On a recent visit to Manhattan, I was on my way to meet a friend for lunch. As I walked, I relished the spectrum of humanity that I saw: old, young, male, female, working, running, in-line skaters, strollers, serious, conservatively dressed, outlandishly attired, vacationing, Black, Oriental, “white bread” Americans, Europeans and, of course, Jews. I thought to myself, “What would the world be like if all these people each spent an hour a day talking to God? What would it do for their personal lives? What would it do for the condition of the human race?”
From my own experience, I had a fair idea of some of the things it could do for their personal lives. It would encourage them to be more generous, guide them to make more reasoned, calmer and wiser decisions, and help them to determine what was truly valuable about life and how to live a genuinely valuable life.
What it would do for the human race I wasn’t sure, but multiplying the personal results by 10,000 or 50,000 was a good start. I knew that at a certain point, at the critical mass, the results would be exponential and the world would become unrecognizably good.
The idea of talking to God in your own language and your own words is a key teaching of Rebbe Nachman of Breslov, a chassidic master of the early nineteenth century. Rebbe Nachman calls this practice “hitbodedut”—unstructured, spontaneous, individualized prayer—and recommends it as the highest path to self-awareness and God-consciousness. Reb Noson, his main disciple, recalls how Rebbe Nachman first introduced him to the idea:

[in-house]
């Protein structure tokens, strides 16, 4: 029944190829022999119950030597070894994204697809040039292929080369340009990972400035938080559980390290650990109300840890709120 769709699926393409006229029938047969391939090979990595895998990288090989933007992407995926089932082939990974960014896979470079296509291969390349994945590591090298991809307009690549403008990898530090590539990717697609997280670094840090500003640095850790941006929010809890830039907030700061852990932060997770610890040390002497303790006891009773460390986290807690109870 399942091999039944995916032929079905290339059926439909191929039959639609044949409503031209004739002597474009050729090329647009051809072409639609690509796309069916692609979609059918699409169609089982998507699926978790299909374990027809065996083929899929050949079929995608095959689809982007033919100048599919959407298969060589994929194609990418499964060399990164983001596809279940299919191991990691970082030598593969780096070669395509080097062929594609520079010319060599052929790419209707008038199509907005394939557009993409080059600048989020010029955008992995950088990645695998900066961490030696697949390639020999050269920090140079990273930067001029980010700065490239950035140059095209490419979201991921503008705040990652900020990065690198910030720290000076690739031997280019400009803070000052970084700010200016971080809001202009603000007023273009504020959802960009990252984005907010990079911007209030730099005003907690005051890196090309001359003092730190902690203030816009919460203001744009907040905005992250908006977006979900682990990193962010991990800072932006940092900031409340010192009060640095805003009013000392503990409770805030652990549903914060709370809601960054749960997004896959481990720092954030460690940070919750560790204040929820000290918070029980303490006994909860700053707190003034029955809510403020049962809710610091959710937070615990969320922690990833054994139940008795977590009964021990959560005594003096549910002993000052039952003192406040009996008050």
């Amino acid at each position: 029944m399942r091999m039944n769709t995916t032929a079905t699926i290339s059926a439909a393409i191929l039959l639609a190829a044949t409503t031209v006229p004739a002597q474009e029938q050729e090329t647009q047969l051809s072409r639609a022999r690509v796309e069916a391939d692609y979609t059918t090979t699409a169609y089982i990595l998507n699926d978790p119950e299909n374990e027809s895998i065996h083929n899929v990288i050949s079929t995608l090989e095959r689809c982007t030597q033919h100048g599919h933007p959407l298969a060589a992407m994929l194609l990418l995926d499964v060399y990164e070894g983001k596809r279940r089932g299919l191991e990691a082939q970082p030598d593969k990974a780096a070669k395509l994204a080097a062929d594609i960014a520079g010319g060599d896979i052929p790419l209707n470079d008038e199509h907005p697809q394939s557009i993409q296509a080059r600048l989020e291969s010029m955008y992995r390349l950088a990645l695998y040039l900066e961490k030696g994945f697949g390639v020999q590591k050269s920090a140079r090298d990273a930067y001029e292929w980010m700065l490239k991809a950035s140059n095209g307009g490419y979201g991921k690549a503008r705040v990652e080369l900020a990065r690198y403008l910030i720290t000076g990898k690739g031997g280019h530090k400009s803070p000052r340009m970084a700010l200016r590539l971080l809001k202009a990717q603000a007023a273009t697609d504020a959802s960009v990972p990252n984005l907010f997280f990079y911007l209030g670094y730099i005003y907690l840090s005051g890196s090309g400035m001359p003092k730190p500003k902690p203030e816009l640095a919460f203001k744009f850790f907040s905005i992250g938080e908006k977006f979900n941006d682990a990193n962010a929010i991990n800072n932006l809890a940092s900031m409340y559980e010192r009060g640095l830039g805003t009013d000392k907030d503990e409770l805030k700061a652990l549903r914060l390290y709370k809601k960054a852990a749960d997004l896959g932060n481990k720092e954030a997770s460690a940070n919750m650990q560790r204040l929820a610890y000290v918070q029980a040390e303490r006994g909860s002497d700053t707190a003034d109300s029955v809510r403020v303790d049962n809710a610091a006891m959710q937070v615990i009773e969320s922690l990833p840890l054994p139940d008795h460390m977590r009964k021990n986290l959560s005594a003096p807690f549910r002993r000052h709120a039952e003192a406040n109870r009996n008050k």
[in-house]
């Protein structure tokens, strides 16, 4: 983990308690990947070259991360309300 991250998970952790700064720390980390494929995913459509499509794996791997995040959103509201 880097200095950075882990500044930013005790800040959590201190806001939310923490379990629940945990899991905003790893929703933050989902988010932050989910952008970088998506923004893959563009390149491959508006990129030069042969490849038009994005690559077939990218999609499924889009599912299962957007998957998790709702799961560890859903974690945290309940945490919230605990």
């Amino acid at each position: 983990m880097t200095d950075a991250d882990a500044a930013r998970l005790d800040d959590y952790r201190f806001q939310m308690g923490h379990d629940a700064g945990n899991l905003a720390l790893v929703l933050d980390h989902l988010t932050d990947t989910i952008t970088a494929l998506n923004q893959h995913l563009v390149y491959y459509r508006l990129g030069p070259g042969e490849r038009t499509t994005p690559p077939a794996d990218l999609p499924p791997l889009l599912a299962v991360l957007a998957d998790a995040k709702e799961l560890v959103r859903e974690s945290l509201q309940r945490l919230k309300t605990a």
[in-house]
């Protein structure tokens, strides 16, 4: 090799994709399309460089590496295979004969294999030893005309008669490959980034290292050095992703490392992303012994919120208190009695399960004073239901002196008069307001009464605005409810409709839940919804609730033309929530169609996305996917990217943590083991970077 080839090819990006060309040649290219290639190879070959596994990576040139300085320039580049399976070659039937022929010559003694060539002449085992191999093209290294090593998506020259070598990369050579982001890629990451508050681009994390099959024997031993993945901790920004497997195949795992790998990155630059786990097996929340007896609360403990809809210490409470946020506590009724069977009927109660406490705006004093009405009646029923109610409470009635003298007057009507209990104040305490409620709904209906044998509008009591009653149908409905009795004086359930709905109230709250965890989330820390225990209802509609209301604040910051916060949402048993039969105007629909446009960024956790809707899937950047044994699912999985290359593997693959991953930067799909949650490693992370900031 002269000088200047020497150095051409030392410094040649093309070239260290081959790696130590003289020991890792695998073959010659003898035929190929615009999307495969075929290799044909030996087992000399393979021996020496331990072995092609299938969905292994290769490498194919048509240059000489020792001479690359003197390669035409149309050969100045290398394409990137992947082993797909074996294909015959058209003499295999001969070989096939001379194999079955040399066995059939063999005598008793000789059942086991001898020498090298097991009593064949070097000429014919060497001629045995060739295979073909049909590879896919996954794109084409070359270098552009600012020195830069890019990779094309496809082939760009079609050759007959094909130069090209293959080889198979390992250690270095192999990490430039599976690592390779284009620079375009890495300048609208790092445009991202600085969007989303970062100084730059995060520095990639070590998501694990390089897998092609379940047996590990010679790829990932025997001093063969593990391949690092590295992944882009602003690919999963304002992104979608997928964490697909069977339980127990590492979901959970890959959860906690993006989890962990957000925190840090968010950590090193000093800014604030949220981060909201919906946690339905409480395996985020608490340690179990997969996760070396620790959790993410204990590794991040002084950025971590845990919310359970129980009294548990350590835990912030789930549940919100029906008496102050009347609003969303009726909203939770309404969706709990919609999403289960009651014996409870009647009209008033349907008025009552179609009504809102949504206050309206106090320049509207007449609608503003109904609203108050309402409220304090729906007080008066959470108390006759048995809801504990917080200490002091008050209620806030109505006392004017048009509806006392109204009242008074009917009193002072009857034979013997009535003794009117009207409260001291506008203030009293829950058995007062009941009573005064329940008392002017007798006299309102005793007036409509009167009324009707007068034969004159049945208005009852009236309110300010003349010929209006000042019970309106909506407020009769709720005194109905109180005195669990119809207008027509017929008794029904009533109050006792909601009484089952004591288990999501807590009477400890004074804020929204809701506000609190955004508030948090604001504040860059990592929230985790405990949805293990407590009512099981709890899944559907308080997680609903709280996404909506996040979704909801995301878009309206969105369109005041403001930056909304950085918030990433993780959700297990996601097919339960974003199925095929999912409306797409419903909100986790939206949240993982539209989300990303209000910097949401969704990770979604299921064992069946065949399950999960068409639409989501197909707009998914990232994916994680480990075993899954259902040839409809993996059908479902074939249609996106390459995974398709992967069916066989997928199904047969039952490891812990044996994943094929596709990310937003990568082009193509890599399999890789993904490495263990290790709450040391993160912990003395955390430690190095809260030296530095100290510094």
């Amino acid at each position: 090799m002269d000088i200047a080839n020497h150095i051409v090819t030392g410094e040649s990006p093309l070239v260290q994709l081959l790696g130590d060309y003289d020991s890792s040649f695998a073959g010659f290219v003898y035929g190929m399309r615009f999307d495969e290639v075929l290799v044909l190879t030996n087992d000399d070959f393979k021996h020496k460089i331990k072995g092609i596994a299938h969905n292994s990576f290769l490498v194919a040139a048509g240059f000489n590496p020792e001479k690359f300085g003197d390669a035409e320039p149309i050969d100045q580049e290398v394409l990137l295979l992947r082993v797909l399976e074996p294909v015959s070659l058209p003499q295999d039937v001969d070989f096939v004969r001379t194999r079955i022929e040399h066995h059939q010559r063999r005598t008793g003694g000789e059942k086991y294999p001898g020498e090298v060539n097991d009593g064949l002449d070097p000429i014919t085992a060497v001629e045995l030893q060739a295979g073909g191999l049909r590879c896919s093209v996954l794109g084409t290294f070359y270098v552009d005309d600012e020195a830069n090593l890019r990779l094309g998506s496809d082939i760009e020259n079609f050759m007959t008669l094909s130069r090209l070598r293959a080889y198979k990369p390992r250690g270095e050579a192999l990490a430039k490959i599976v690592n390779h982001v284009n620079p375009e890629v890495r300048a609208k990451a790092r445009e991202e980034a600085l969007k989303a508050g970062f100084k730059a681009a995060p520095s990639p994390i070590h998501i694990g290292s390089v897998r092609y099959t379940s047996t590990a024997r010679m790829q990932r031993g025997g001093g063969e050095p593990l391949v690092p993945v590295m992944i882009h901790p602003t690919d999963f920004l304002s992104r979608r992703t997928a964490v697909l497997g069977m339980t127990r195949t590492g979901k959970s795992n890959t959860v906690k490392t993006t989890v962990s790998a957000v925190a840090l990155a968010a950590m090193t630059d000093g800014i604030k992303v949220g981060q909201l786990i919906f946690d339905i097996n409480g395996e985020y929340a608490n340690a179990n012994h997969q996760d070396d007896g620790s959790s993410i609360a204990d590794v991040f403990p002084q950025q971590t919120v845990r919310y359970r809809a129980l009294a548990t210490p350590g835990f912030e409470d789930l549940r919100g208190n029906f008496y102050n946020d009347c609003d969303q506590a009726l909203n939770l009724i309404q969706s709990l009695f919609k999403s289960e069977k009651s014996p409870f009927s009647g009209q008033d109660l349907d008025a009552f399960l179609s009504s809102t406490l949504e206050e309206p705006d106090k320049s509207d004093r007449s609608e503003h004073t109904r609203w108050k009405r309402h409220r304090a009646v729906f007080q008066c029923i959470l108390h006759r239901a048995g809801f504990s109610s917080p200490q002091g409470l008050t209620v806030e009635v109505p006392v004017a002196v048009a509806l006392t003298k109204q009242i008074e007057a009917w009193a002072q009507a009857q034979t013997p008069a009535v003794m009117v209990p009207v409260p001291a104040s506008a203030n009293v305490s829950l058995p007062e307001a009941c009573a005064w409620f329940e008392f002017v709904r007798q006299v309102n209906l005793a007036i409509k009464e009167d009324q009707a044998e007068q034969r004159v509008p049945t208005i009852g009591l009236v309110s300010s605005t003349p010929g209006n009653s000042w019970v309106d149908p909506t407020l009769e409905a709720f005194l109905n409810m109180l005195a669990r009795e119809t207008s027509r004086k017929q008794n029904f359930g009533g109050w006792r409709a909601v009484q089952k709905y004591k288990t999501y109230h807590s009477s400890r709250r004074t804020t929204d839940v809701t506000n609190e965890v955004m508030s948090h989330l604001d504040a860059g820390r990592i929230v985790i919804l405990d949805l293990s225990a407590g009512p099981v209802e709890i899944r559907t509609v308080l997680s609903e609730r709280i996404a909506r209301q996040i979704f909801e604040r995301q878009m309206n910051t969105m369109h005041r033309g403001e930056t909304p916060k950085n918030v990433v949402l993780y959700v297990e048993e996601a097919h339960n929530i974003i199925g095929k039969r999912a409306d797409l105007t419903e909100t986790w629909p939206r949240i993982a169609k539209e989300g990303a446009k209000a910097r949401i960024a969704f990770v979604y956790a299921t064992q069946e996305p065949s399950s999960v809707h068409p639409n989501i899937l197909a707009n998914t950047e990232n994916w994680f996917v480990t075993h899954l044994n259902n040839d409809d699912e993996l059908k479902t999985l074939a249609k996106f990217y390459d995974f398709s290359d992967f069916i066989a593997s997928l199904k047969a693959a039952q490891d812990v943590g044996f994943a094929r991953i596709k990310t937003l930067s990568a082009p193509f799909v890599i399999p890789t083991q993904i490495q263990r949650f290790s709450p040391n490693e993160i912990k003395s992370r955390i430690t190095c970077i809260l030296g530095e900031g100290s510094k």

Rebbe Nachman put his arm around my shoulder and said, “It’s very good to pour out your heart to God as you would to a true, good friend.”
This is the power of hitbodedut, that one hour a day of talking to God: It makes you more human, and the world more humane.
What is Hitbodedut?
There is no single or simple answer to this question. Hitbodedut takes many forms, moving easily and naturally from one to another, often imperceptibly, and so cannot be described as being only one thing.
That said, hitbodedut is raw, unadulterated prayer. Rebbe Nachman points out that historically, prayer referred to the communication between a person and God, spoken in one’s native tongue and one’s own words. No prayer book, no formalized or ritualized service—just straight talk from the heart. Hitbodedut.
Now, straight talk from the heart is not always going to be about only one thing, nor will it always be expressed in the same way. We can see this when we talk with a good friend. Sometimes we share our grief, sometimes we express a complaint and sometimes we confide a secret. Our grief may be wet with tears, our complaint painted red, and our secret conveyed in hushed tones. If our good friend is also a significant other, our straight talk will often be lined with love.
Whatever expression our straight talk may take, it must be straight—that is, honest, sincere, genuine and true. Formalized prayers, however extraordinary, are only scripts. The biggest challenge presented by a script is that of reading it as if its words were yours. (Even for one who is fluent in Hebrew and wellversed in the sources of the siddur, and who can appreciate the genius and the poetry of the obligatory prayers, there still exists the danger of being lulled into the unthinkingness of routine.)
However, prayer is not theater. Prayer is real life. It is a serious mistake, if not a spiritually fatal one, to think that the goal of hitbodedut is piety or “to be more religious.” The goal of hitbodedut is to plant, nourish and grow your awe, joy and love of God.